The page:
It is always an exciting time when my children begin their “official” journey into structured learning and education. My son, Sam (5), has recently begun a formal study of subjects such as phonics and math. While I knew exactly what we would be using for phonics, I was a bit undecided on math. My problem was quickly solved when I was able to review Horizons Kindergarten Math Set from Alpha Omega Publications.
Alpha Omega Publications is a well-known and trusted name for homeschool curriculum. For years, Alpha Omega has been providing a variety of curricula and resources for homeschool families. When my oldest children were in preschool and early elementary, we used the Weaver Preschool Curriculum for a year or so. My two oldest girls remember vividly their time with Horizons Math as we used that math resource for them until 4th Grade.
The Horizons Kindergarten Math Set includes a Teacher’s Guide and two Student Workbooks.
The Teacher’s Guide is very simple and straight-forward. Scope and Sequence, Lesson Contents and Lesson Organization are covered. A basic daily lesson plan is given so the parent can quickly see what each day’s lesson will cover.
For each lesson, the Teacher’s Guide gives an overview, a materials/supplies list, a few teaching tips and activities to help teach and illustrate the lesson. You are also provided with a small image of the student pages with answers provided. Worksheets are included at the back of the Teacher’s Guide. These can be copied and used to give extra practice, review and reinforcement for your child.
I did not find the Teacher’s Guide to be necessary. For the early elementary levels of math, the concepts taught are very basic. Sam is my seventh child to walk through the joys of counting to twenty, completing a pattern, and basic addition. The teaching tips reminding me to review concepts and activities for hands-on learning were not needed for me.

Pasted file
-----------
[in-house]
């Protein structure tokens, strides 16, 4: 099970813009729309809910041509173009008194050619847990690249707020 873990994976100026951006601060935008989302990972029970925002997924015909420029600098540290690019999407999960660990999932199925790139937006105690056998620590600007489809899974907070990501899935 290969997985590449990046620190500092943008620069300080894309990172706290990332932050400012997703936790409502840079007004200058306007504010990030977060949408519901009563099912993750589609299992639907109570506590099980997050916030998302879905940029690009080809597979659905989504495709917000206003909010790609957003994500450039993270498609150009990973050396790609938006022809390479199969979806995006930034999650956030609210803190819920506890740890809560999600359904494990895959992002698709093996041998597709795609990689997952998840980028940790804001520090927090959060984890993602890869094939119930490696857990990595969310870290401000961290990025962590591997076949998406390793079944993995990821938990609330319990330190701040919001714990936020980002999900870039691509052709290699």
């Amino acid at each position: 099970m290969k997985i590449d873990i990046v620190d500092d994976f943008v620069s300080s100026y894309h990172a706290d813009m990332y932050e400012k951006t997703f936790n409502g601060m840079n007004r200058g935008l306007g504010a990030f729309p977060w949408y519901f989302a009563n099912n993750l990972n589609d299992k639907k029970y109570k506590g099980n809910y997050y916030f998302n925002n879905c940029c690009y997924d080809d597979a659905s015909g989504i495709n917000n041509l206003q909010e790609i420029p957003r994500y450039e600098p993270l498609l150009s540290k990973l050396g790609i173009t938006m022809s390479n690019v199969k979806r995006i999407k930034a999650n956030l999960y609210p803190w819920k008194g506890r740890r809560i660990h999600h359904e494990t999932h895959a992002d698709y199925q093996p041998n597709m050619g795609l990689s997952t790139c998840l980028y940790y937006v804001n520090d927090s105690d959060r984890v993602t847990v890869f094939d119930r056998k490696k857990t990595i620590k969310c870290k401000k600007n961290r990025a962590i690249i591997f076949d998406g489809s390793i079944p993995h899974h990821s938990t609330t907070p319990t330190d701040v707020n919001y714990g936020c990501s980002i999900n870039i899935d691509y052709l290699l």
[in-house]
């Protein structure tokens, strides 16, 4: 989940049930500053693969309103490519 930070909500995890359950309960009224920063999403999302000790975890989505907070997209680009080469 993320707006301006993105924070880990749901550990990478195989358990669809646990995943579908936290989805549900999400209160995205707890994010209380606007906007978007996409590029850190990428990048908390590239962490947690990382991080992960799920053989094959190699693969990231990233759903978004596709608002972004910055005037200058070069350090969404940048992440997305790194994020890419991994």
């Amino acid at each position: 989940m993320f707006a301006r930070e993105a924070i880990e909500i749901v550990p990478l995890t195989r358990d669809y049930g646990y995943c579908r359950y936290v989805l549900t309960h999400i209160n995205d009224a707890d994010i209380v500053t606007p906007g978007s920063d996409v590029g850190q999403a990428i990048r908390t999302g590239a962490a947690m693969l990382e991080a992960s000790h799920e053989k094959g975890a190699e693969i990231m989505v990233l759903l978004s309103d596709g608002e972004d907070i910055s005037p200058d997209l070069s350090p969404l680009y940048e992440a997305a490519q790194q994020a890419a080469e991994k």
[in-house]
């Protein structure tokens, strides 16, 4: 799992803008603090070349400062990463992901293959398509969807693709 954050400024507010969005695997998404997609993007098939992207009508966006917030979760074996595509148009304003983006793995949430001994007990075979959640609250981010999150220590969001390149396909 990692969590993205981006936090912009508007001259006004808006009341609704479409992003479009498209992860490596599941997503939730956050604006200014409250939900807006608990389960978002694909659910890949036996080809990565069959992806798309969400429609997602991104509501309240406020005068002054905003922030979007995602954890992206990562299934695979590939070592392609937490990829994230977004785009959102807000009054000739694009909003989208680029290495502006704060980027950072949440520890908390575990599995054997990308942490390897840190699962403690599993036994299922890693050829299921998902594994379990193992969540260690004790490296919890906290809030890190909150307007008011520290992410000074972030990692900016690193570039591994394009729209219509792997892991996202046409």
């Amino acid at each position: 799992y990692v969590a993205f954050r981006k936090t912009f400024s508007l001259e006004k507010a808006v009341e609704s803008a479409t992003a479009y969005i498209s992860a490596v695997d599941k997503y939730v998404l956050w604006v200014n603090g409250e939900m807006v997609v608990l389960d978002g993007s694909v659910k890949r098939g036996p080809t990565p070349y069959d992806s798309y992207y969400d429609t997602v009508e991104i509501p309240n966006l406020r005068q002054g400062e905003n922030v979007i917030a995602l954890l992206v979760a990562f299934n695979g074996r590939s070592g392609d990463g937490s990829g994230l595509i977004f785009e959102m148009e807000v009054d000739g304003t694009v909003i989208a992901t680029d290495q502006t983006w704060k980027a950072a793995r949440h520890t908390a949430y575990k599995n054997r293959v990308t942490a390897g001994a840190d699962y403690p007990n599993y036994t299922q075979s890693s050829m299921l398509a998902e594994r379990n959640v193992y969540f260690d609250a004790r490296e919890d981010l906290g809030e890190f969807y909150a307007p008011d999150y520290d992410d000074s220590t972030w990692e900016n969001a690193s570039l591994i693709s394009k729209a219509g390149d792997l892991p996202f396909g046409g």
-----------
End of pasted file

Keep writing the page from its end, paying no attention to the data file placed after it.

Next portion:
However, for a parent who is diving into structured math for the first time, the Teacher’s Guide could serve as a reference tool and encouragement that progress is being made at a steady pace.
The Student Workbooks contain eighty lessons each. The lessons are two pages of colorful, bright inviting activities. Workbook 1 begins with the basics of counting, positions, simple addition and time. By the end of Workbook 2, your child will be subtracting, working through simple word problems, and counting money.
The lessons are not overwhelming for the Kindergarten child. Ten to twenty minutes is all that is needed for a math lesson depending on what you reviewed and the new material introduced. I love short lessons for the young students as it helps to keep them engaged and interested. There is variety in the lessons as well. In Lesson 39, we worked with a number line, drew and counted shapes, worked with tally marks, and did a few addition problems.
Sam, 5, was very excited when his Horizons Math arrived. He was definitely ready to jump in and begin building his math skills. It would have been easy to let Sam begin at the middle of Workbook 1. Instead, I decided that a bit of review and fun would be a great way to begin his math journey. Whenever we pull out the math books, Sam is ready to get to work. We never do just one lesson. “Can I do just one more?” is often heard when I mention putting the books away. So I set the timer for fifteen to twenty minutes and let that set our pace and number of lessons completed. We have flexed this math a bit for Sam. Some days the writing is a bit much. We don’t always do the number writing practices. Occasionally I will write in the answers or he will give the answer orally. Sam would definitely give Horizons K Math two thumbs up.
Horizons K Math would work well with a variety of homeschool methods and philosophies. The colorful pages are well-suited for the visual child and tossing in a few household items can provide the manipulatives a hands-on learner needs. For us it has proven to be a simple, fun math experience for Sam. This resource might not work well for those students who would be distracted by the bright colors and more than one concept on a page. At times the presentation may seem cluttered to the visually sensitive child. I would recommend viewing the samples at Alpha Omega.
Other Crew Members had the opportunity to review Horizon Math K and other resources. Take a moment and see what they are saying. You might find that one resource you have been looking for.